My new bike

Trip Start Jul 28, 2009
Trip End Jul 27, 2010

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What I did
Bought a new bike

Flag of China  , Guangdong Sheng,
Friday, October 23, 2009

    Why take 15 minutes walking to school when you could make it there in 5? My school is an easy walking distance from where i live which is literally called a ‘teachers village’. However, it’s still far enough to make the journey a tedious walk several times everyday. Particularly if you have a lesson, then one hours break and then another lesson. Getting a bike makes a lot of sense.
     For a long time I’ve intended to buy a bike. The bike is by far the most used mode of transport in all of China. The song 9 million bicycles in Beijing is wildly out-of-date and is probably more accurate to say 15 million bicycles in Beijing. And that is just one city! So, I thought I would join the Chinese and also buy a bike. Up until now my budget hasn’t allowed me to buy a bike, but since getting paid I thought I’d splash out. Bikes are amazingly cheap in China, even new ones. Jess bought a new bike for 200元 or about 20, complete with rear suspension, a bell and a comfortable seat. Hard to believe that you can get a bike for so cheap brand new. But, for my budget and indeed by Chinese standards that’s a little too expensive for a poorly paid teacher like me. I wanted to go even cheaper!
The final motive for me to buy a new bike was last Sunday when Jess bought herself a new bike. I couldn’t be left bikeless, so that evening I set out with a teacher, and a good friend, Amanda to help me get a new bike. Jess was working that evening, and I was slightly annoyed that she had bought a bike without me. Amanda (or her Chinese name is Ting Ting!) has been a fantastic help to us. Kind, resourceful and rather beautiful if i may say so; Amanda always takes us to the best places in the local town for whatever we need. I figured that if was going to buy a cheap bike, Amanda would be the best person to help me.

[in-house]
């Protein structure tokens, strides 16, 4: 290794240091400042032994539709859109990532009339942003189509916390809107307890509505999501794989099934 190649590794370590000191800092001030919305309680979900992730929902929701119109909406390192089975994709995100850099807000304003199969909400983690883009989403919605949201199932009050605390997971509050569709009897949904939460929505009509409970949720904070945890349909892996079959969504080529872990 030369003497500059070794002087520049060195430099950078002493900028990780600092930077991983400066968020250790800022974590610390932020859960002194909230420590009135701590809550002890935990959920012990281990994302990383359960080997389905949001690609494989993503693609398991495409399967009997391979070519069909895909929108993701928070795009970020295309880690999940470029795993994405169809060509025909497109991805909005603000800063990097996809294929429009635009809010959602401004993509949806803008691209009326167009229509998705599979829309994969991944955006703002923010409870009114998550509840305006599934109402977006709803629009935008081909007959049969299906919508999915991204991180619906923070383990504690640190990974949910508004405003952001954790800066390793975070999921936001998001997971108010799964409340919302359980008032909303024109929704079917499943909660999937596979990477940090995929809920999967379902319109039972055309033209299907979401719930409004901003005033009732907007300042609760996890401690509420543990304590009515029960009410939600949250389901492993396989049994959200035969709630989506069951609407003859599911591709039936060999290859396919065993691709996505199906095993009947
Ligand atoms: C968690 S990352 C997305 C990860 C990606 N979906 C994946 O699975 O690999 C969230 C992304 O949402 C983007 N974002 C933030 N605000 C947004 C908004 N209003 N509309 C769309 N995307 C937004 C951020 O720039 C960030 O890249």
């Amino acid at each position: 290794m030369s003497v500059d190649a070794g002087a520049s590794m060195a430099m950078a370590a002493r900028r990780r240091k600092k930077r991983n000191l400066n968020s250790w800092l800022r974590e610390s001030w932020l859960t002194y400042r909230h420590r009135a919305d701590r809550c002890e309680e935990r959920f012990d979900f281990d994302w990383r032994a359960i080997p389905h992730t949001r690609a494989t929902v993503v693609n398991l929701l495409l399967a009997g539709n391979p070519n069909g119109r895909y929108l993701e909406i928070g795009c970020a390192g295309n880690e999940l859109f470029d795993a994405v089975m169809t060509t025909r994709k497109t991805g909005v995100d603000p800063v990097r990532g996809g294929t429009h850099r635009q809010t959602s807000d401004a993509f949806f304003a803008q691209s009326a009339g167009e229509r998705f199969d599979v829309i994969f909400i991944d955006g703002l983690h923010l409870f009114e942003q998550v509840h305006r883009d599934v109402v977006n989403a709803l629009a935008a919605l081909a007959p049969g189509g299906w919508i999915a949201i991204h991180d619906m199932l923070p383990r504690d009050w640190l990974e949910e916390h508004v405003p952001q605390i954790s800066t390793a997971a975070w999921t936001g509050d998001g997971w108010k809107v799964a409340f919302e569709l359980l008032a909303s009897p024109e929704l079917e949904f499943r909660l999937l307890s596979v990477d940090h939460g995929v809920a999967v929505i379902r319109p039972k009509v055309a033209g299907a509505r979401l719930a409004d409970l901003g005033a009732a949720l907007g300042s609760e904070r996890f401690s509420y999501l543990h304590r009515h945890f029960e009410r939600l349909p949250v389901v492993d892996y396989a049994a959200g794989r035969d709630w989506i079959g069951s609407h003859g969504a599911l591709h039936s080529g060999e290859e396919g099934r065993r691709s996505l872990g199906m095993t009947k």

First Amanda took me to a wonderful street restaurant (I suppose, like a Chinese equivalent to a greasy spoon) where I ate a big bowl of Guangxi style noodles and two bottles of coke. We then set off to find a bike to buy. After walking around and being quite unsuccessful for an hour or so I was beginning to give up hope. In a desperate attempt, we strayed off the main road and seeked smaller more local bike shops to find second hand bikes. No where seemed to sell second hand bikes, which striked me as quite odd at the time. Even the run down garage type bike shops only sold shiney new bikes. Things were not looking good.

    As we were about to give up hope I pointed at a lonesome bike outside an unsuspecting shop, one that i had noticed earlier, but wasn’t an obviously advertised bike for sale. There was a sign with Chinese written on it,
    “Does that say ‘bike for sale’ by any chance?” I asked Amanda
Amanda walked closer for confirmation
    “Ah yes it is!” she replied, and I think at this point we were both quite relieved!
    “Sorry for not seeing it earlier, i don’t know why i didn’t mention it”
    “Don’t worry it’s Ok, we found a bike!” i said with a smile.
I was confused why Amanda was apologising for not seeing the sign, because it would have been very hard for her to see it when we had been walking from earlier in the opposite direction. It was not her fault. Striked me as quite English at that point, apologising and saying “sorry” for things that are not even their own ones fault.